However, despite the depressing theme, the story is quite moving and inspirational. Throughout the course of the story, Dominic must confront the pain of his past, and the dark secrets deep within himself. I think every part of the plot is necessary to uncover and to really understand Dominick’s past. It is in fact, also a story of forgiveness.
“I am not a smart man, particularly, but one day, at long last, I stumbled from the dark woods of my own, and my family’s and my country’s past, holding in my hands these truths; that love grows from the rick loam of forgiveness; that mongrels make good dogs; that the evidence of God exists in the roundness of things.”
“With destruction comes renovation.”
“It is all connected Dominick,” she said. “Life is not a series of isolated ponds and puddles; life is this river you see below, before you. It flows from the past through the present on it’s way to the future.”
This is one of the books that have never left me. That connection that the writer made between the protagonist and the readers is just incredible. I think a life experience that anybody can relate to. A very powerful novel, a very deeply moving that revealed humanity’s deepest needs and fears, and the desire for love and acceptance.
I highly recommend this book for everyone.
Dad hit my car this morning. I was reversing my car, to give way to his car to get to the road. My car was behind him. I was at the ‘bridge’ (connect my house compound to the road) when i stopped because a car was coming. Dad was still moving in front, thought he saw me stopped. He was approaching near, i honked twice… Beeeeeppp…beeeppp!!!! BANG!!!! Got hit. Thankfully, it wasn’t serious. Probably just a little scratch. Once that BANG!! Oh…I shouldn’t rush him just because I wanted to take my shower. It was a little scratch, it wasn’t my fault but I think I should be more patient from now on.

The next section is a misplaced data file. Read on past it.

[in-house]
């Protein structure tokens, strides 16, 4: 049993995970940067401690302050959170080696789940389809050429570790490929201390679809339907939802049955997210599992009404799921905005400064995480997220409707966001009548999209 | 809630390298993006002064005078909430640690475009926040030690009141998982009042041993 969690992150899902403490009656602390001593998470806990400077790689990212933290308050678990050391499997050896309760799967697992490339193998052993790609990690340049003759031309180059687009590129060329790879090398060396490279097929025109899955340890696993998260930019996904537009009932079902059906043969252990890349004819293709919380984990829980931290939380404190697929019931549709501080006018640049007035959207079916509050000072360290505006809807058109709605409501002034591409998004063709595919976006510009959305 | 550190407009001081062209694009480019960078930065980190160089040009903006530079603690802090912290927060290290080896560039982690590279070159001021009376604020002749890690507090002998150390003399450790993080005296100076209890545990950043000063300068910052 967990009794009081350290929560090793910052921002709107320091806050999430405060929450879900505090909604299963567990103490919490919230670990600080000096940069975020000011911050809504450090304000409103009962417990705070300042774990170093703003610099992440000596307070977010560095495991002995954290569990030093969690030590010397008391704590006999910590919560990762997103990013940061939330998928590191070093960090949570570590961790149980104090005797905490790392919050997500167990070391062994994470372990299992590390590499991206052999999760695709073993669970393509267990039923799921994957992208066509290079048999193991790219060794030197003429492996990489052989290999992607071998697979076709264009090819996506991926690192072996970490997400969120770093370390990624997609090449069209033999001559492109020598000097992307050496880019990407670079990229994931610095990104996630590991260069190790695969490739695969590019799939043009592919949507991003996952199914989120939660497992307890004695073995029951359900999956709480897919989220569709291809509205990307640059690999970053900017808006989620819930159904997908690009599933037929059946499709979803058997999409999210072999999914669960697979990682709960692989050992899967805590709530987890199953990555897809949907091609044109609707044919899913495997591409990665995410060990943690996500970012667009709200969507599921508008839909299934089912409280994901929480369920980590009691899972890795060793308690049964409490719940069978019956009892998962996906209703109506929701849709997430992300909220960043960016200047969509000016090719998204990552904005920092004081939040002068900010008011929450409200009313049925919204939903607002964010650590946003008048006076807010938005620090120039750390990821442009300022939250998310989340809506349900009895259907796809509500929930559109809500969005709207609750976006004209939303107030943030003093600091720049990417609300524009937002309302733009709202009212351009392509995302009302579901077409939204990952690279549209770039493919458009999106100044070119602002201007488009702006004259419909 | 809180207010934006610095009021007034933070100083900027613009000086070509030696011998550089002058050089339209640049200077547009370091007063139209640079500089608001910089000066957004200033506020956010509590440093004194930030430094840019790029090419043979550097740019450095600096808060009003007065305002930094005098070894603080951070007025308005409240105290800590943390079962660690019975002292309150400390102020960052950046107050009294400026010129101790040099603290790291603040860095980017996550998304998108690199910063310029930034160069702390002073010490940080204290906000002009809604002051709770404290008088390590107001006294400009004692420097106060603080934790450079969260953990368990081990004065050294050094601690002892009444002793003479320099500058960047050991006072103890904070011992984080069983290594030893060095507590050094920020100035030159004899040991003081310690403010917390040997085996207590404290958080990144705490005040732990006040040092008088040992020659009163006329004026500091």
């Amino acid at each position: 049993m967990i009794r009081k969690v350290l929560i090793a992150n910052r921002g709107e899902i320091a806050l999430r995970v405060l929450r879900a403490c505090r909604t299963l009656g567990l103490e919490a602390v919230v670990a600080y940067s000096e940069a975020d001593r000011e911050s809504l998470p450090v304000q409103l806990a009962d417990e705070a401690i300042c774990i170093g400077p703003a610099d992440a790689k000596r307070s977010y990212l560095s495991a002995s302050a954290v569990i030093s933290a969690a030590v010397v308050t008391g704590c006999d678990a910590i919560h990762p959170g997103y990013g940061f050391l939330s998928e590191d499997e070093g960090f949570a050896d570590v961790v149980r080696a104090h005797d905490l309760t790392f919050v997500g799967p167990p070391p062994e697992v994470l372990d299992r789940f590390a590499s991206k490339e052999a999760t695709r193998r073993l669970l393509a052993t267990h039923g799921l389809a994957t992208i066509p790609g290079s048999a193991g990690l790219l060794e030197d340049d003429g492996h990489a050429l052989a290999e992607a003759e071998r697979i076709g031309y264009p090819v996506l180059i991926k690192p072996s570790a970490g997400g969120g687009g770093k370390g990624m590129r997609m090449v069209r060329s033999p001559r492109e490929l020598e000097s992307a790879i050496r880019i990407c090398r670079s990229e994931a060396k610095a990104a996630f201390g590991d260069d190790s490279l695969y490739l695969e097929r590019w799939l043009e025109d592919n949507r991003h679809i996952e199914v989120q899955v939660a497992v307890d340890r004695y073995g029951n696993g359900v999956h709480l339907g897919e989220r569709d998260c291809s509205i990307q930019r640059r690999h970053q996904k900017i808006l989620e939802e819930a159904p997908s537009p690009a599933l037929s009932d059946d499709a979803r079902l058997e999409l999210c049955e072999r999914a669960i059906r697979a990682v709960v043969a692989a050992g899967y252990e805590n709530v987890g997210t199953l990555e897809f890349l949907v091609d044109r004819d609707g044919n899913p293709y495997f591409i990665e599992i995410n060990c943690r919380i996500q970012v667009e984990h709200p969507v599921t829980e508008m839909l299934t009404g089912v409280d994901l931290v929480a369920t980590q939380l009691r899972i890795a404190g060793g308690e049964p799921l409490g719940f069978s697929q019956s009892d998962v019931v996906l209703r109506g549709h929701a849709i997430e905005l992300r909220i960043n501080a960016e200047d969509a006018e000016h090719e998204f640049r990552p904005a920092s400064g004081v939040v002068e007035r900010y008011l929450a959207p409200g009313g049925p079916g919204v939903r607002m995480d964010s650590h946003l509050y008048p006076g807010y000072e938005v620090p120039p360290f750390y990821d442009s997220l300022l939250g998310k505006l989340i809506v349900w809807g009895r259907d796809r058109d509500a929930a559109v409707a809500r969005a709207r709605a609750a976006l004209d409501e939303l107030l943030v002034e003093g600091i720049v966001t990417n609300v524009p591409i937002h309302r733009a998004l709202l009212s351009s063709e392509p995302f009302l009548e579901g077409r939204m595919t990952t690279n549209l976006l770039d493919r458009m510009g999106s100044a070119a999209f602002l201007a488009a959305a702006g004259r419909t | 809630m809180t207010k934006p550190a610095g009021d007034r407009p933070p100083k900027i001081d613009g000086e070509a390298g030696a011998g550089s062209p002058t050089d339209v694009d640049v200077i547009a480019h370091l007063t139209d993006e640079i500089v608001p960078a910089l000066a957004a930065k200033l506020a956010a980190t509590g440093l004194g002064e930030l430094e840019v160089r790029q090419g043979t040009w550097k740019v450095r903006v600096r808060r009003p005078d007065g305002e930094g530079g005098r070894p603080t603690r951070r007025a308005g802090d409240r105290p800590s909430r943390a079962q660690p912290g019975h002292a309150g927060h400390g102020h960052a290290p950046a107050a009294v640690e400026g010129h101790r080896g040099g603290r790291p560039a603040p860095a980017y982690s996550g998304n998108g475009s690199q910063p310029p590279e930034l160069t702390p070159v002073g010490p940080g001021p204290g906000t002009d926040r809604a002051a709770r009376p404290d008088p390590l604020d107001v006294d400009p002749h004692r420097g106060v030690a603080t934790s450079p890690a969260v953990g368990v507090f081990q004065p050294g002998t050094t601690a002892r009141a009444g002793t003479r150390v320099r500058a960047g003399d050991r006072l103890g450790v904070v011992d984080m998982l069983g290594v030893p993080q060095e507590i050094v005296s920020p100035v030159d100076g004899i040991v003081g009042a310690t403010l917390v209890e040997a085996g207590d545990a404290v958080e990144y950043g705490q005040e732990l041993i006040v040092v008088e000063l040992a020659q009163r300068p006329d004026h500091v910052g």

Dinner was served at 8pm on Sunday. Sitting with about 20 familiar faces in that darkened room was somehow strange and uneasy. I could not wait to run out that door. It was a big dinner; lambs, beef, fried rice, noodles, and some vegetables – my appetite just gone. It was exactly the environment I expecting, and I was right. They said it was just in your head. Whatever you think in your head, is the thing you’d get. It could be, but I wasn’t sure anymore.